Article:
Emotion research is becoming more popular, but there are many arguments about the “best” or “most accurate” way to complete it. There are those who go the neuroscience route, using electroencephalography (EEG), eye tracking, and other physiological measurements to capture how subjects are feeling. Then there are those who don’t go deep enough and simply rank a respondent’s feedback as positive or negative, with no attempt to delve further into the wide range of emotions encompassed within pleasant and unpleasant categories.
There also is a methodology that is situated in the middle. It avoids time-consuming and costly research processes; yet, still gives a deeper understanding of the specific emotions customers are feeling. Emotion Intelligence tools can analyze emotions through language – a ubiquitous medium that is simple, scalable, and seamless to integrate into existing market research techniques.
Many approaches to linguistic emotion-analysis exist, but Martec has found the most success with tools that approach emotion research through the lens of Plutchik’s Wheel of Emotions. The basis of Plutchik’s Wheel of Emotions is to pare down a vast number of emotions into a smaller, more manageable set of emotion “channels” that focus on what type of emotion is present. This allows for a simpler conceptualization of human feelings.
Plutchik’s Wheel of Emotions vs. Our Emotion Wheel
Using a dictionary of over 10,000 emotion words, we’ve developed a patented algorithm that organizes emotion words into a simple framework based upon Plutchik’s Wheel of Emotions. On the left below, you’ll see Plutchik’s Wheel channels. The right image is the analytical framework Martec has adapted for use in discovering and mapping customer emotions.
In both images, each emotion “channel” is representative of a specific type of emotion defined by four main channel properties.
The first property is Enjoyment: is an emotion unpleasant or pleasant? This is a fairly obvious element and the base level for sentiment analysis. While a good starting point, enjoyment is all too often where companies stop in their emotion analysis. Just understanding whether an emotion is pleasant or unpleasant is important, but insufficient to really drive actionable outcomes.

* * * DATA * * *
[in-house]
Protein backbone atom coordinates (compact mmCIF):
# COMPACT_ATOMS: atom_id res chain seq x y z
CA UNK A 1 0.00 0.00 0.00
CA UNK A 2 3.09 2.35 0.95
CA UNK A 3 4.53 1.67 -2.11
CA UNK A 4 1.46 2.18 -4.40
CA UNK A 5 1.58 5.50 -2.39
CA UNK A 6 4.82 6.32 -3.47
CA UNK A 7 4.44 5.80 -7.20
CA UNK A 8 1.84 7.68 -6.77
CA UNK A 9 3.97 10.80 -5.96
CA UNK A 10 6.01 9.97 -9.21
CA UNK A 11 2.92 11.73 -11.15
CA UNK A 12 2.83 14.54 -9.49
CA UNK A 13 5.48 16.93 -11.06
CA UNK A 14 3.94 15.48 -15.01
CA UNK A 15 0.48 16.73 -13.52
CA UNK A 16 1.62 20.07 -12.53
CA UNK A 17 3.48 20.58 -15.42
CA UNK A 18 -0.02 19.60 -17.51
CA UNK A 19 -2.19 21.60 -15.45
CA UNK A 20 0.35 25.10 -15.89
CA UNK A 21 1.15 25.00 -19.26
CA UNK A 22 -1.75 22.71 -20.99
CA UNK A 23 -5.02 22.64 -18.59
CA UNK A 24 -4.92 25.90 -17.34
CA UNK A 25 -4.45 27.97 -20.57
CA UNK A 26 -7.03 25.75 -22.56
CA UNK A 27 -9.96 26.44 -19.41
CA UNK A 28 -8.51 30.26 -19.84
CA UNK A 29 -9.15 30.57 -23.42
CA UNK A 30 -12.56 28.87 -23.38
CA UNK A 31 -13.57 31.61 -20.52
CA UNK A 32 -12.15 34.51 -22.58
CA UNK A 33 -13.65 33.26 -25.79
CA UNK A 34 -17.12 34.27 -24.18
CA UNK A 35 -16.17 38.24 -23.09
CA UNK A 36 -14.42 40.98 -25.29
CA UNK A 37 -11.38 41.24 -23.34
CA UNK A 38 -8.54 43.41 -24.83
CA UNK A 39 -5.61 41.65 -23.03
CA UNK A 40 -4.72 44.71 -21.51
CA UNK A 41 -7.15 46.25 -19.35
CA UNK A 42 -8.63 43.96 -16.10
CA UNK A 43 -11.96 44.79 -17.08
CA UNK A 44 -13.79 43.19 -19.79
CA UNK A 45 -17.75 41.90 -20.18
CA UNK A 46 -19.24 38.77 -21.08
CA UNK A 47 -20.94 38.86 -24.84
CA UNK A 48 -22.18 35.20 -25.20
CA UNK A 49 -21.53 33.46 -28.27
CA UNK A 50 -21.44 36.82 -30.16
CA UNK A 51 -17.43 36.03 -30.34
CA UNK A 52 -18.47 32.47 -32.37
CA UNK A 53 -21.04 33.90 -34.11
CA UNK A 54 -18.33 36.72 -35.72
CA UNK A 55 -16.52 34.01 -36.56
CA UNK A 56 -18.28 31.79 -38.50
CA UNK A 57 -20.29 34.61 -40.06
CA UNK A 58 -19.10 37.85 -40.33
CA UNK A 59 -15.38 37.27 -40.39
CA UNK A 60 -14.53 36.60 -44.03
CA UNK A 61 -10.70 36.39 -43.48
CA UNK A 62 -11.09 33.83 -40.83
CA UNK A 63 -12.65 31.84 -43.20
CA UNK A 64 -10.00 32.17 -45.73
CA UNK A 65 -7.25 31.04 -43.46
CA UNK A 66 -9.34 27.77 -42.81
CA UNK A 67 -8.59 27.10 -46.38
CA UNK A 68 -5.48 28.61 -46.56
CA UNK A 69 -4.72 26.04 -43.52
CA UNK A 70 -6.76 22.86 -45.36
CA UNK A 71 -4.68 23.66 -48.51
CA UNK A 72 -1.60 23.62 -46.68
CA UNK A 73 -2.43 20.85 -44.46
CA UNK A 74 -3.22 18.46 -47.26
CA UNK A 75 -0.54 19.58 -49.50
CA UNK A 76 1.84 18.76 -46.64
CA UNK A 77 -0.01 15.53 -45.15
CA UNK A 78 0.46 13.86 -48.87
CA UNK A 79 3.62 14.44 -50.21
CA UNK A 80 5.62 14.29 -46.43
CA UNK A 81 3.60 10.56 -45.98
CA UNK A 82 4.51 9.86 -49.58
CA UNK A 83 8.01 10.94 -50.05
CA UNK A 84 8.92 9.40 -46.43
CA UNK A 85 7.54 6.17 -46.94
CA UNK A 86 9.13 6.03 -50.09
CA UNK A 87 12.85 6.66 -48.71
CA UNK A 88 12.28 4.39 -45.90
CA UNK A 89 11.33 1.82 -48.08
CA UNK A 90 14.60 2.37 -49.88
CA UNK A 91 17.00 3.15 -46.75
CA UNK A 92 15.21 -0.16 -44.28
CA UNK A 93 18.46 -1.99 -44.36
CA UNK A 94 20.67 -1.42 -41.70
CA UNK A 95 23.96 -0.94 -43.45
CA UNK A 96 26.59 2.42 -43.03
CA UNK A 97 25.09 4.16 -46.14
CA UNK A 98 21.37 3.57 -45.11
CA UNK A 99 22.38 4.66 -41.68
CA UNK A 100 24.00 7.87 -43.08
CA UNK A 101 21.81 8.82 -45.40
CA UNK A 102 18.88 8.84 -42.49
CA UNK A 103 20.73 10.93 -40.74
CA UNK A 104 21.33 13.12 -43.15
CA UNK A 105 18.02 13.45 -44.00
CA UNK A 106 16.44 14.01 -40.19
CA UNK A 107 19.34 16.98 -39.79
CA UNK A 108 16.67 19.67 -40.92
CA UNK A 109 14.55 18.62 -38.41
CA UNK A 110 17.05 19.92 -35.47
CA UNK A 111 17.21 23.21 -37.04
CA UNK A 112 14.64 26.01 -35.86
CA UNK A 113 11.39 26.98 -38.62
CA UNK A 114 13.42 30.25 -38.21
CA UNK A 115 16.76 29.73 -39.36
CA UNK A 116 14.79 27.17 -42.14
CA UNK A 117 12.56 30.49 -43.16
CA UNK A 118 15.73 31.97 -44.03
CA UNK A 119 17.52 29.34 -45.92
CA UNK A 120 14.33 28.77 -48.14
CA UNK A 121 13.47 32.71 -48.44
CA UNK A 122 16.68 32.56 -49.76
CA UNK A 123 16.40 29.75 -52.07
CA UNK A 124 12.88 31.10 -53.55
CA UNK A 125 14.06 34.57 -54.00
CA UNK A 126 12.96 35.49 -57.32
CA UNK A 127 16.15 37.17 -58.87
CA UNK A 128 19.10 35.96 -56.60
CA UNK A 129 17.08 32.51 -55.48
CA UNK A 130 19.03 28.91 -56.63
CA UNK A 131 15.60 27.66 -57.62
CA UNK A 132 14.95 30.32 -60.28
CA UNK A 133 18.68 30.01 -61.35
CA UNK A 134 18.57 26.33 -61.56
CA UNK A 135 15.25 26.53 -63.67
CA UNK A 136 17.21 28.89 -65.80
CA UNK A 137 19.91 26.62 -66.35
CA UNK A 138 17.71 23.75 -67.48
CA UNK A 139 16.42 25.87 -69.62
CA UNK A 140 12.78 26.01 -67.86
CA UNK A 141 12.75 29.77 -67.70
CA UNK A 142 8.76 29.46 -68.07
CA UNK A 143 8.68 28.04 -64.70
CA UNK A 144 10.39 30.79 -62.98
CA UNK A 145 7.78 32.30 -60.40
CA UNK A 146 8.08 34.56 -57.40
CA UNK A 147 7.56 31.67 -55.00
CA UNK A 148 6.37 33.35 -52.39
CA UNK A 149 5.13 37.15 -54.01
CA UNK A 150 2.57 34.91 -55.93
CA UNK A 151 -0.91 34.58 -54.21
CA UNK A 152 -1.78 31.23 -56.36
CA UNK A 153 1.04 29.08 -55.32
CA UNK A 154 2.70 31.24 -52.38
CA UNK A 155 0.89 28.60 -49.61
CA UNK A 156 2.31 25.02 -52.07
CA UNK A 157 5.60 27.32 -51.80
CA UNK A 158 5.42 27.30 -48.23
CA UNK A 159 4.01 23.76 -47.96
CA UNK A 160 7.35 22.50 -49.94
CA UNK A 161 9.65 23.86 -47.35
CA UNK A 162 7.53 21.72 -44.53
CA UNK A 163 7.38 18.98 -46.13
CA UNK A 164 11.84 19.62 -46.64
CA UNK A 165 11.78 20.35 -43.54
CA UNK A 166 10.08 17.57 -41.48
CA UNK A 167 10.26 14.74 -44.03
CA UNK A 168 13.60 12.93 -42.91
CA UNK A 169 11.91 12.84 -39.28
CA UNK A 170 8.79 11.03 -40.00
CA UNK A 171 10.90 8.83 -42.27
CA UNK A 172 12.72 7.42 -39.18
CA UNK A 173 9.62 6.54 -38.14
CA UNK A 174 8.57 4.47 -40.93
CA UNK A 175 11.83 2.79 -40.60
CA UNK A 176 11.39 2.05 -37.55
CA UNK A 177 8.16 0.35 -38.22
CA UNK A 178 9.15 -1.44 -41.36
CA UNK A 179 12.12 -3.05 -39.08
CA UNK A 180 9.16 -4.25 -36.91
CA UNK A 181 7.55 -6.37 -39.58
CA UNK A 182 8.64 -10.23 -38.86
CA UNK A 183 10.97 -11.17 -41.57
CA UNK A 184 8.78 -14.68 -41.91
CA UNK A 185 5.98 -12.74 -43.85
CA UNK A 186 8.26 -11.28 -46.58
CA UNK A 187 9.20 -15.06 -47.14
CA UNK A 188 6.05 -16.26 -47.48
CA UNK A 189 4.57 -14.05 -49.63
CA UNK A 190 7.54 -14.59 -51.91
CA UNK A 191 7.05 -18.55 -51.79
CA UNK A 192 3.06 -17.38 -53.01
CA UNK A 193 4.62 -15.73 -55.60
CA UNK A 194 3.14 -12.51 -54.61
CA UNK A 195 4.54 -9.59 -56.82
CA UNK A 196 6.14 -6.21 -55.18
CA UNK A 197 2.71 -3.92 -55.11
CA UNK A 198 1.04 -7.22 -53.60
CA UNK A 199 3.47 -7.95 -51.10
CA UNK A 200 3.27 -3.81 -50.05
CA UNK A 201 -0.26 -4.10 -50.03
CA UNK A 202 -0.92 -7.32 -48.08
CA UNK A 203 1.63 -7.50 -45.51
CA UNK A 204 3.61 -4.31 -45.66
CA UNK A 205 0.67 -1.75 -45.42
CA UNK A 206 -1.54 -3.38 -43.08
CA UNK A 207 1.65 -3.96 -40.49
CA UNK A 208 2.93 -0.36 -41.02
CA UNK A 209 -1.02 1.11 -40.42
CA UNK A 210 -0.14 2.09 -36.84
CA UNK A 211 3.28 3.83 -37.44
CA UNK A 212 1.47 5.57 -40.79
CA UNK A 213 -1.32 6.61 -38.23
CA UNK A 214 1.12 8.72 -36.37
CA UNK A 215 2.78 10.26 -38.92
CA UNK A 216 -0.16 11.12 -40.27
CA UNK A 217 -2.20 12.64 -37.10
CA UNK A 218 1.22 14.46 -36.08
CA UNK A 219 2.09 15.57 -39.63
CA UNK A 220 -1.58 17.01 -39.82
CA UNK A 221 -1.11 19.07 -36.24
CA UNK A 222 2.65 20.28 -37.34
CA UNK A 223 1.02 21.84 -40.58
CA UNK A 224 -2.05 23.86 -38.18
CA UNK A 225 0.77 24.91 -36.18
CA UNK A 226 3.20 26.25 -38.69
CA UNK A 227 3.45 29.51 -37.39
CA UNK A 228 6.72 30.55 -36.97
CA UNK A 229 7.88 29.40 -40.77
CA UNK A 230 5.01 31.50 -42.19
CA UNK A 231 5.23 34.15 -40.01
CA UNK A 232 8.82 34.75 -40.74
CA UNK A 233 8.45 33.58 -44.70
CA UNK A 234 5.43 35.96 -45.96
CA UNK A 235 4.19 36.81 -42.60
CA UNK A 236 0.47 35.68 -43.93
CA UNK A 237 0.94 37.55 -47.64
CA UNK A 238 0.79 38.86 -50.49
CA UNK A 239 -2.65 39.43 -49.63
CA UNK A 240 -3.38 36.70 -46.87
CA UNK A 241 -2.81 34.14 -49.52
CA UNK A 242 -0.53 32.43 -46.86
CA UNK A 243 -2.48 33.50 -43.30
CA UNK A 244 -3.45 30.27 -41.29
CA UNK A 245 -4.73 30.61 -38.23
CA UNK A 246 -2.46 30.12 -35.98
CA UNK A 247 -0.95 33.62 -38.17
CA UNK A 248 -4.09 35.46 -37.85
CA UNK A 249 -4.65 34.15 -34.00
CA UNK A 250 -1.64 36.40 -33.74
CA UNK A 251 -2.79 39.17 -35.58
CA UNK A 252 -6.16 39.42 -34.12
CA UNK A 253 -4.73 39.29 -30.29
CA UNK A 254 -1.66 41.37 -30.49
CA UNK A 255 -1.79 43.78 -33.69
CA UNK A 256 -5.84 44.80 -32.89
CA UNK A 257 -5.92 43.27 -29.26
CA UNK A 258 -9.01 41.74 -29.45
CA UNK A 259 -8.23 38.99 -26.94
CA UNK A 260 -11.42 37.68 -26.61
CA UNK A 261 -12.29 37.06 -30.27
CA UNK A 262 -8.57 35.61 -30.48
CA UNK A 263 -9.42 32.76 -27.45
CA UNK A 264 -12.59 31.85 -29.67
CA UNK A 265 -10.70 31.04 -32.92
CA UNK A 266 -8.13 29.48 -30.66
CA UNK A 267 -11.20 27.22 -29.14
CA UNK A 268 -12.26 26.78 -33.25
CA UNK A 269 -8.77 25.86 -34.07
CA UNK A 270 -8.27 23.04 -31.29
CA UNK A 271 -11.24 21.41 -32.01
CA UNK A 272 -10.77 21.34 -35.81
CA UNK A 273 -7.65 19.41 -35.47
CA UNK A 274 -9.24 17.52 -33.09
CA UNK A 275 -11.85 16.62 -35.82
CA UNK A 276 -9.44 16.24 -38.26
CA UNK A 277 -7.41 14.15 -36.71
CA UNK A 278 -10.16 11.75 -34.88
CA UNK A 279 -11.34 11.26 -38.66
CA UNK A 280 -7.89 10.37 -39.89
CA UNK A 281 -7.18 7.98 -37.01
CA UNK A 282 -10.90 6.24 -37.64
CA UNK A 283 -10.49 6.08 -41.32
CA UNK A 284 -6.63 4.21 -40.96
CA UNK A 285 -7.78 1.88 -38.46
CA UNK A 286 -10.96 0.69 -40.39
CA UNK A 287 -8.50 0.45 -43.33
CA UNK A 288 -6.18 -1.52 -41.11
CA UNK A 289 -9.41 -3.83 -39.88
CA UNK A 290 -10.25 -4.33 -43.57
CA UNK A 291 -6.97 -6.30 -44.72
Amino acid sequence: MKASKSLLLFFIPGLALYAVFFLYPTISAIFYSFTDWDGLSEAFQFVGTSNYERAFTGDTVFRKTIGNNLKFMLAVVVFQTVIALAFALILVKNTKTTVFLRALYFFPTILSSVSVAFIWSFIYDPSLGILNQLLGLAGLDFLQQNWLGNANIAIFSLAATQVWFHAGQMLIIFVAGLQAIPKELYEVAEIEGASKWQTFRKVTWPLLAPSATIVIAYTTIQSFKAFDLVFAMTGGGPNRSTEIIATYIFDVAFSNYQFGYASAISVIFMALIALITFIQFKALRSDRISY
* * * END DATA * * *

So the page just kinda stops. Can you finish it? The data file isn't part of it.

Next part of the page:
The next property is Interest: is the person feeling inward (about “me”) emotions or outward (about what is outside/my environment) emotions. This property is crucial if you want to effectively communicate with your target audience. If your customers are feeling emotions that are predominantly about themselves (inward) and your communications are focusing on your product or brand only (outward), your message may not be truly heard.
The third property is Commitment: whether the person feels like being passive or active. Some emotions, such as Serenity, are passive and result in a desire to do “nothing” (e.g., relaxing on a beach). Other emotions, such as Joy, are active in nature, meaning the person feels like doing something (e.g., telling a friend, celebrating, etc.). Understanding whether your customers are feeling passive or active is essential if you want to motivate them to action…you need to understand their emotional starting point.
Finally, the last property is Passion: how “strong” is the emotion. Saying that “not all emotions are created equal” seems obvious but knowing how strong various emotions are can be tricky. Plutchik’s Wheel of Emotion provides an excellent guidepost for determining which emotions are stronger and therefore of higher priority to address or leverage.
Combining these four properties produces a simple-to-understand framework (matrix) of 32 emotion channels, grouped into eight channel groups which manifests into an Emotion Landscape. The Emotion Landscape identifies the most prominent emotions for a given topic and provides a starting point for further analyses, digging into key emotion channels, and beginning to understand how to better connect and communicate with target customers.
The result is that you don’t need to understand how to “deal with” 10,000 emotions. You simply need to understand the degree to which specific types of emotions are being felt. Then, by working with the associated primary properties of those emotions, you can identify the appropriate actions.